Women’s leadership – and, more broadly, feminist leadership – is transformative. And at the very least, it’s competitive with men’s leadership. There’s no proof out there that men are innately more fit to lead, or that women are less so.

Women in every field undoubtedly have the experience, drive, and passion to succeed as leaders – and a shot at doing so could help their organizations grow.


Women’s leadership matters.

In a society where many women are working hard every day, it’s unfair that so few are given chances to really prove what they’re made of – or take the lead and put their ideas into action.

It’s not right that gender biases and a dearth of women leaders leave ambitious women employees out of the count for promotions and new career opportunities, and it’s not okay that despite data showing the value of women’s leadership they’re still so often passed up for men in searches for high-ranking workers.

And that’s why it’s time for us to lay these myths to rest.

It’s pure fact that women are underrepresented in leadership positions in federal, state, and local government; the nonprofit sector; commercial enterprises; tech and web fields; and even legal and medical professions.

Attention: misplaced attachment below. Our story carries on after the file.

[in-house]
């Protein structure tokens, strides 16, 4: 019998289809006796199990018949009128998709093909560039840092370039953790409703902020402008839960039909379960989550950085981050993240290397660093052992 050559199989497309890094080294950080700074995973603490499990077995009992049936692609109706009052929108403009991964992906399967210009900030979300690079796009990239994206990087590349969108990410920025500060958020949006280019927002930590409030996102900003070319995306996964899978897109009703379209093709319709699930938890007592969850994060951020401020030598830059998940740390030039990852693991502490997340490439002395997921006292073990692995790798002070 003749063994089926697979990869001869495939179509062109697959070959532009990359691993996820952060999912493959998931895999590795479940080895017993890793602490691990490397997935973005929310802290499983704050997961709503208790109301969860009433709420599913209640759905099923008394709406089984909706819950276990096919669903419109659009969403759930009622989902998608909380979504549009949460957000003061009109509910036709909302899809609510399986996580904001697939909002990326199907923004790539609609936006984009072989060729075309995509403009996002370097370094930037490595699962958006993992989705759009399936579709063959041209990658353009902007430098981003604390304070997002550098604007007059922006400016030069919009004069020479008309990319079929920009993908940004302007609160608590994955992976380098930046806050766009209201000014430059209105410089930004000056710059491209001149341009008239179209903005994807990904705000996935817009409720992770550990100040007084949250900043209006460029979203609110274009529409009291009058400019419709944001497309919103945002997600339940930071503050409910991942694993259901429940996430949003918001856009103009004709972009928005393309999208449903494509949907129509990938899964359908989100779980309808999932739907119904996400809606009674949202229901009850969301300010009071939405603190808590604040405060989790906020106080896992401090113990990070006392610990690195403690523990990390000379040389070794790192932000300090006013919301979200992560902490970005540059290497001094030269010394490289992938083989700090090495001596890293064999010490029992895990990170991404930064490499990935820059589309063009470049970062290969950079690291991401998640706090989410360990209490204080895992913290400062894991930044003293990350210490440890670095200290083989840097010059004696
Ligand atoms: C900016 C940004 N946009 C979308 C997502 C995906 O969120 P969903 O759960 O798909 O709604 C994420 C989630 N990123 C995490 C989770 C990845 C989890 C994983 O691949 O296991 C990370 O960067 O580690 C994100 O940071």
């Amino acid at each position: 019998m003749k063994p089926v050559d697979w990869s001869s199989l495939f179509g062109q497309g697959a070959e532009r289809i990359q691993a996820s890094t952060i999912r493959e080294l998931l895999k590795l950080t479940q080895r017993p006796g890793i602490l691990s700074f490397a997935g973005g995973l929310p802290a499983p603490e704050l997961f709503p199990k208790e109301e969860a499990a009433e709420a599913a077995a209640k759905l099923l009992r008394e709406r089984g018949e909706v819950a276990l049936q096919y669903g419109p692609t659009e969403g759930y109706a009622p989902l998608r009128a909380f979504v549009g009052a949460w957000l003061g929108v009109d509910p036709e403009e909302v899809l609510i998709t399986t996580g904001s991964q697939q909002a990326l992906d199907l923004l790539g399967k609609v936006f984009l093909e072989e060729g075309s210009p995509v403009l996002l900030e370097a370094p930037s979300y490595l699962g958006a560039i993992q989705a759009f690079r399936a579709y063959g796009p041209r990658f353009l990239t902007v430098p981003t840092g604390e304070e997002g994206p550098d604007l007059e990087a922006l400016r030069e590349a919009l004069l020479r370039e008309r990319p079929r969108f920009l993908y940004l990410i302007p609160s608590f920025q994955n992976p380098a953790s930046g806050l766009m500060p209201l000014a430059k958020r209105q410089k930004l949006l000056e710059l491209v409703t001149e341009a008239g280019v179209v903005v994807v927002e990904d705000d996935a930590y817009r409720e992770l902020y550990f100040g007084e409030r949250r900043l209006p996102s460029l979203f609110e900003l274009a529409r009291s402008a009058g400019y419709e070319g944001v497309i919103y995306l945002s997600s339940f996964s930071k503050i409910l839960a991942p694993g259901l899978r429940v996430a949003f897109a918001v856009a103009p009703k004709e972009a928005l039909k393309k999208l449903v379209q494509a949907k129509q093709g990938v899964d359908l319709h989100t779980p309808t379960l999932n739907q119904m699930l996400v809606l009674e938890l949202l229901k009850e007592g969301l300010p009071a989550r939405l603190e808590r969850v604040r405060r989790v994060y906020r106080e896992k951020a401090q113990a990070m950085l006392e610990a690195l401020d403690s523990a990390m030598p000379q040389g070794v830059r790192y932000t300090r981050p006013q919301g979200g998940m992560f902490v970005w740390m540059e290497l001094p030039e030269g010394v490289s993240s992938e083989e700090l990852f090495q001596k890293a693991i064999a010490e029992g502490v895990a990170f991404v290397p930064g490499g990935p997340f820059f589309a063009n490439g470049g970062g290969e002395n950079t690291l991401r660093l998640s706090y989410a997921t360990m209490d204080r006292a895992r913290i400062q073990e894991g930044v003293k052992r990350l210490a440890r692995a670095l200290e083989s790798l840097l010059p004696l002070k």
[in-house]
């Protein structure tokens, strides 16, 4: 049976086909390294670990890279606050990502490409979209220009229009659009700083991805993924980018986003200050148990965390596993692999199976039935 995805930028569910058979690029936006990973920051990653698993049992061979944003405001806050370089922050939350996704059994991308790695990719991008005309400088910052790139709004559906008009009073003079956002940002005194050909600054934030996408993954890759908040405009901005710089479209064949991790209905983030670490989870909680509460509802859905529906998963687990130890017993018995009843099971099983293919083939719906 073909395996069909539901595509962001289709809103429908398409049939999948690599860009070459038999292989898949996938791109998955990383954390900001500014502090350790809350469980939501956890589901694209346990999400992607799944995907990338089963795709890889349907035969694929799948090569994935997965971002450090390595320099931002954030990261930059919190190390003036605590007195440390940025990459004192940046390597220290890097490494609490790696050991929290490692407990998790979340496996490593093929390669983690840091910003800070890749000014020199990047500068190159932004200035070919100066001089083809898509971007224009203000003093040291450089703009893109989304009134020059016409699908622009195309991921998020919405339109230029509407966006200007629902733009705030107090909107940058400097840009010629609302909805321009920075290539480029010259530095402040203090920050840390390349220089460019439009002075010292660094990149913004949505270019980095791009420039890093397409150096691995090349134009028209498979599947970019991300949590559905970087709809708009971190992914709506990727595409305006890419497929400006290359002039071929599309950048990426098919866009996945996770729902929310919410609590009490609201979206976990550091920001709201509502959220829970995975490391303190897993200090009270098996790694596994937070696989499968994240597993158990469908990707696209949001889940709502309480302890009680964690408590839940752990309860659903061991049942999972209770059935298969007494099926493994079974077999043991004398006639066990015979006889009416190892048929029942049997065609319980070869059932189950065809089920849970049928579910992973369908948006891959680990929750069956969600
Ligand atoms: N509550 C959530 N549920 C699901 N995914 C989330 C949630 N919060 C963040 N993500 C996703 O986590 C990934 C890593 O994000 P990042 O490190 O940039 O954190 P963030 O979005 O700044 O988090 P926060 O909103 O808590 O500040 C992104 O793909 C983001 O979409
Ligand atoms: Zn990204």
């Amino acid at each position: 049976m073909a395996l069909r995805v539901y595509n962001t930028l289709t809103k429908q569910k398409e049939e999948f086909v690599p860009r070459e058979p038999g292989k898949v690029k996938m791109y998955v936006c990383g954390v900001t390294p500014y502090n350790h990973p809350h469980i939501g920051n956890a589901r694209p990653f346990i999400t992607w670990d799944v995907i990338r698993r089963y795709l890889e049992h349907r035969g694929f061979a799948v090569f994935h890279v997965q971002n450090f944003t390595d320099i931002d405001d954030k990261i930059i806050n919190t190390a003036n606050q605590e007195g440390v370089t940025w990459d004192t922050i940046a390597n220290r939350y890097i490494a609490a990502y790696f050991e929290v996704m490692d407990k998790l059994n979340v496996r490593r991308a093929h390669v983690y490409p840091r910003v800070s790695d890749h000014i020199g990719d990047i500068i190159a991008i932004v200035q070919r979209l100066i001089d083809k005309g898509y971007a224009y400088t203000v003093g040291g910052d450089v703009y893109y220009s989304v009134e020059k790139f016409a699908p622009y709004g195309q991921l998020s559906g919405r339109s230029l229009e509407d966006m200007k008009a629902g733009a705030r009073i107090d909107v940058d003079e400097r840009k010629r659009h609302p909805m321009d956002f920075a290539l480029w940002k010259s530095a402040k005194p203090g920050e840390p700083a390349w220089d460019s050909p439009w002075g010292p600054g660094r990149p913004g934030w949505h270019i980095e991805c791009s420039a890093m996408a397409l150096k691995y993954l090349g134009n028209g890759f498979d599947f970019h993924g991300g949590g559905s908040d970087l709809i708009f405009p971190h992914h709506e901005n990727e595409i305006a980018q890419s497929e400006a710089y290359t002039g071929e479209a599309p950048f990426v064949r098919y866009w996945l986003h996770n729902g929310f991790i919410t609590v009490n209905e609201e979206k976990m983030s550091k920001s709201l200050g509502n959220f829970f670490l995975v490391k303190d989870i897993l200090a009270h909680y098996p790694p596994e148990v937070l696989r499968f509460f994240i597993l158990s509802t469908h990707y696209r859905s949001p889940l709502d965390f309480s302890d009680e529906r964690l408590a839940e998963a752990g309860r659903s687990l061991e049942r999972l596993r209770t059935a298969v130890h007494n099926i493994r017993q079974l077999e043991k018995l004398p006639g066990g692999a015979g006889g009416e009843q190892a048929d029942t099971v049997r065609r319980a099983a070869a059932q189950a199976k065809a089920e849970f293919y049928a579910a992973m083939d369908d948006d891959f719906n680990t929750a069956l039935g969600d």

But it doesn’t have to be that way.

We can embrace women as leaders and allow those with the drive to do so climb ladders to positions of power. We can set up strategic policy initiatives and programs to help women leaders flourish. And we can even change the dialogue on women’s leadership and gender at work.

But first, we need to come clean about what’s holding women back.

It isn’t that women innately want to stay home and sacrifice their careers. It isn’t that women are ill-equipped to fill high-ranking positions. It isn’t that there aren’t enough women in any field at any given time to give them the opportunity to lead.

The reason there aren’t more women leaders is because gender still holds women back at work.

And until we confront that truth head-on, the numbers aren’t going to change.

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Carmen Rios is a Contributing Writer for Everyday Feminism. She splits her time disparately between feminist rabble-rousing, writing, public speaking, and flower-picking. A professional feminist by day and overemotional writer by night, Carmen is currently Communications Coordinator at the Feminist Majority Foundation and the Feminism and Community Editor at Autostraddle. You can follow her on Twitter @carmenriosss and Tumblr to learn more about her feelings.